Absolutism in the 17th century

Essay by BrantHigh School, 10th gradeA+, December 2002

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It is said that Louis XIV proclaimed "I am the state!" Whether or not he really said it is debatable, but the meaning of such a statement is clear. Through the course of the 17th Century various regimes across Europe began to model their states of off the very theme of "I am the state,"; that is, the monarch personified and had absolute control over his nation. Prior to the 17th Century such absolute control precluded this absolutism. By the time of the 17th Century, however, the conditions were in place for monarchs to take absolute control to shape their nations. The conditions and forces that made absolutism a desirable form of government were the necessity of centralized control, the political instability of the time, and the rise of single sovereignty over a country.

Before one goes into what causes states to adopt absolutism, one must understand it. Absolutism is defined as a form of government where "sovereignty is embodied in the person of the ruler."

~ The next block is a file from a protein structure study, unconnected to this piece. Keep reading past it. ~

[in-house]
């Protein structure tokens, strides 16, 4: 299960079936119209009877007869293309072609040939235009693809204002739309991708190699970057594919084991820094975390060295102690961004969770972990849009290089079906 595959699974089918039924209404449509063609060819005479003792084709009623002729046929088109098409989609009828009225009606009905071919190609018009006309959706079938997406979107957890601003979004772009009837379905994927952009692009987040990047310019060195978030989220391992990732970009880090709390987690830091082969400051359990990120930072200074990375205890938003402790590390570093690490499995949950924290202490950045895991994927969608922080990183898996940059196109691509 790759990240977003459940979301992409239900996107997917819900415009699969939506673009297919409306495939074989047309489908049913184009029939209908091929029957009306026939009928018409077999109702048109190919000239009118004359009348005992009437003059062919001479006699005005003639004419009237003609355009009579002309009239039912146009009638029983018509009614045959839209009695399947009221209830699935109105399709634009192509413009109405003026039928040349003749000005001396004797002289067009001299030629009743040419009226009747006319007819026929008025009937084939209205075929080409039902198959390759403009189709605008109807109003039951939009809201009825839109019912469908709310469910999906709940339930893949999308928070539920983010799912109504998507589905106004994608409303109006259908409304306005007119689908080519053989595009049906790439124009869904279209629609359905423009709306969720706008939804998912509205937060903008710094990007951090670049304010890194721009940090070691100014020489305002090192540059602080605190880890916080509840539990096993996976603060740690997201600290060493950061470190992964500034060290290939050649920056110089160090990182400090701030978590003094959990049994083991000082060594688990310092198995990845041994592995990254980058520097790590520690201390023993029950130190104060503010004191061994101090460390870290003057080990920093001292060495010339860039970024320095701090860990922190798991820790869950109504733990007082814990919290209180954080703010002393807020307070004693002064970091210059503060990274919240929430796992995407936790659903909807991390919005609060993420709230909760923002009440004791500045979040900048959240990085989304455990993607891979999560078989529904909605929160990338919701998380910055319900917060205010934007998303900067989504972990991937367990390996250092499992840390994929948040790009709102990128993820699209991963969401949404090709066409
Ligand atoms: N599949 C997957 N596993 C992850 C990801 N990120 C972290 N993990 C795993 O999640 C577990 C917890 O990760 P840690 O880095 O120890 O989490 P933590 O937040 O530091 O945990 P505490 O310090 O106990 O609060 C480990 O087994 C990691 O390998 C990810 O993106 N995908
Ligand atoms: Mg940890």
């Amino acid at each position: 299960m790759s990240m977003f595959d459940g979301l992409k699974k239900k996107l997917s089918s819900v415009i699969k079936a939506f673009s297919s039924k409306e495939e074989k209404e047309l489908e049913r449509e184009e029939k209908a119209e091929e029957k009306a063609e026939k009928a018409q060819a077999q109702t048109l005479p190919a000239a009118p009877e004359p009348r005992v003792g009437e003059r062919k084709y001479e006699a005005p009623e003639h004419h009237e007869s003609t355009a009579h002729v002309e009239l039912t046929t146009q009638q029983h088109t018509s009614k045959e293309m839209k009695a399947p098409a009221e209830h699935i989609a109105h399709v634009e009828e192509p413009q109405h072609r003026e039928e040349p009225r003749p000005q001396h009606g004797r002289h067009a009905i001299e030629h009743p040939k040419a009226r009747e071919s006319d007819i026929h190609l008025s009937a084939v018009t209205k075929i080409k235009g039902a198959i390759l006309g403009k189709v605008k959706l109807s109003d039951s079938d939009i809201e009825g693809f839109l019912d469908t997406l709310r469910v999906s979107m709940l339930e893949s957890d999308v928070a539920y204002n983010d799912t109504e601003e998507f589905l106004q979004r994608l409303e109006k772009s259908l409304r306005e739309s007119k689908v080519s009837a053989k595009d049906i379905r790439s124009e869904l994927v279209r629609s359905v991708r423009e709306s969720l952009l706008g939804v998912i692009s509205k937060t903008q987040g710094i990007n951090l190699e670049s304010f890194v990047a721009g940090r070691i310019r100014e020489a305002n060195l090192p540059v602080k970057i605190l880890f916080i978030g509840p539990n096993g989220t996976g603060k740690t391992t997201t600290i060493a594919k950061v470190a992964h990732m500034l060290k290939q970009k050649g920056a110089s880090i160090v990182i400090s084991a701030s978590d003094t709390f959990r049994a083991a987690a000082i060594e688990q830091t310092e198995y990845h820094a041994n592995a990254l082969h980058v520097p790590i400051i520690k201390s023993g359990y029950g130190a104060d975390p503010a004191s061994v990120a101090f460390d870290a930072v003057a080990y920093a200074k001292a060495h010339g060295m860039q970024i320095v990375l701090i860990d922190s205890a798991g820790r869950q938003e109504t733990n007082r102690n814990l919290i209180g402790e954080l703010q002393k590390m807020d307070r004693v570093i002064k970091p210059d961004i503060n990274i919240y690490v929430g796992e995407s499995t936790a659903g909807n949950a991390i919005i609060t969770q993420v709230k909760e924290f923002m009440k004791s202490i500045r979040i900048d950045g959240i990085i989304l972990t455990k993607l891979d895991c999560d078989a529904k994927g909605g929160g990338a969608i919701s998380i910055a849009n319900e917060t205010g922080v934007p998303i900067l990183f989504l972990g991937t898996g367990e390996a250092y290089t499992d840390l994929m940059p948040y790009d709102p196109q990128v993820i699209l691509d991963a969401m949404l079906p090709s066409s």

The Monarch felt that he had a Divine Right, that is he was responsible to only God, and though he may respect the natural law of where he governed, generally the Monarch attempted to place his realm under absolute control. Measures included elimination of certain freedoms, centralization of power, and the creation of a bureaucracy loyal to the Monarch to help oversee the country. Through these measures, the Monarch was able to control the nobility that always threatened. The Monarch became more and more powerful as he or she began to assert power and institute absolutism.

The first reason why absolutism seemed to be a desirable government form was the necessity of centralized power. War was a constant threat to a nation and it's people. In a country divided into kingdoms and realms ruled...